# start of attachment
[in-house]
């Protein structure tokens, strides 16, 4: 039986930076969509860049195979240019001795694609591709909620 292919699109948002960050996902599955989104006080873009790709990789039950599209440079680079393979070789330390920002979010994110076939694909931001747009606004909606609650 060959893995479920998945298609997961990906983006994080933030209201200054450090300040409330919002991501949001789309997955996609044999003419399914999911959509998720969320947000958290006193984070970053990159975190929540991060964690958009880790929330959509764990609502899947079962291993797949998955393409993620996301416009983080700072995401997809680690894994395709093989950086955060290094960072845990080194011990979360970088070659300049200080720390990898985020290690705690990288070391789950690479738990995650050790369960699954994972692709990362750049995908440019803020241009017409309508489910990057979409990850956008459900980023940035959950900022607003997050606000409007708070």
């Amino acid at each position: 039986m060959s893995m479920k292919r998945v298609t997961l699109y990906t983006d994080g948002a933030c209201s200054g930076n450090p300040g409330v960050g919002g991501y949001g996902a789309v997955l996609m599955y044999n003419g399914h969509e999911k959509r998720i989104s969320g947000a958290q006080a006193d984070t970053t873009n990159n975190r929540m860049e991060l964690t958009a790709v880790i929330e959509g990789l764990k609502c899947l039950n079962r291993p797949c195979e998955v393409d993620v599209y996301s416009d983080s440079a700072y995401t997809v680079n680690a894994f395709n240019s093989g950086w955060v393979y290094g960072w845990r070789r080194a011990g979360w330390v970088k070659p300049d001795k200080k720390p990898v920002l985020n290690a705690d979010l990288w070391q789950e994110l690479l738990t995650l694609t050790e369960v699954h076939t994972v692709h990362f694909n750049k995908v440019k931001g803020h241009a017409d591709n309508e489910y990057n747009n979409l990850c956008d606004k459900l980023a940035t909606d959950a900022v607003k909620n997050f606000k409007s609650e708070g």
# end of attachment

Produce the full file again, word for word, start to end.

[in-house]
């Protein structure tokens, strides 16, 4: 039986930076969509860049195979240019001795694609591709909620 292919699109948002960050996902599955989104006080873009790709990789039950599209440079680079393979070789330390920002979010994110076939694909931001747009606004909606609650 060959893995479920998945298609997961990906983006994080933030209201200054450090300040409330919002991501949001789309997955996609044999003419399914999911959509998720969320947000958290006193984070970053990159975190929540991060964690958009880790929330959509764990609502899947079962291993797949998955393409993620996301416009983080700072995401997809680690894994395709093989950086955060290094960072845990080194011990979360970088070659300049200080720390990898985020290690705690990288070391789950690479738990995650050790369960699954994972692709990362750049995908440019803020241009017409309508489910990057979409990850956008459900980023940035959950900022607003997050606000409007708070």
């Amino acid at each position: 039986m060959s893995m479920k292919r998945v298609t997961l699109y990906t983006d994080g948002a933030c209201s200054g930076n450090p300040g409330v960050g919002g991501y949001g996902a789309v997955l996609m599955y044999n003419g399914h969509e999911k959509r998720i989104s969320g947000a958290q006080a006193d984070t970053t873009n990159n975190r929540m860049e991060l964690t958009a790709v880790i929330e959509g990789l764990k609502c899947l039950n079962r291993p797949c195979e998955v393409d993620v599209y996301s416009d983080s440079a700072y995401t997809v680079n680690a894994f395709n240019s093989g950086w955060v393979y290094g960072w845990r070789r080194a011990g979360w330390v970088k070659p300049d001795k200080k720390p990898v920002l985020n290690a705690d979010l990288w070391q789950e994110l690479l738990t995650l694609t050790e369960v699954h076939t994972v692709h990362f694909n750049k995908v440019k931001g803020h241009a017409d591709n309508e489910y990057n747009n979409l990850c956008d606004k459900l980023a940035t909606d959950a900022v607003k909620n997050f606000k409007s609650e708070g």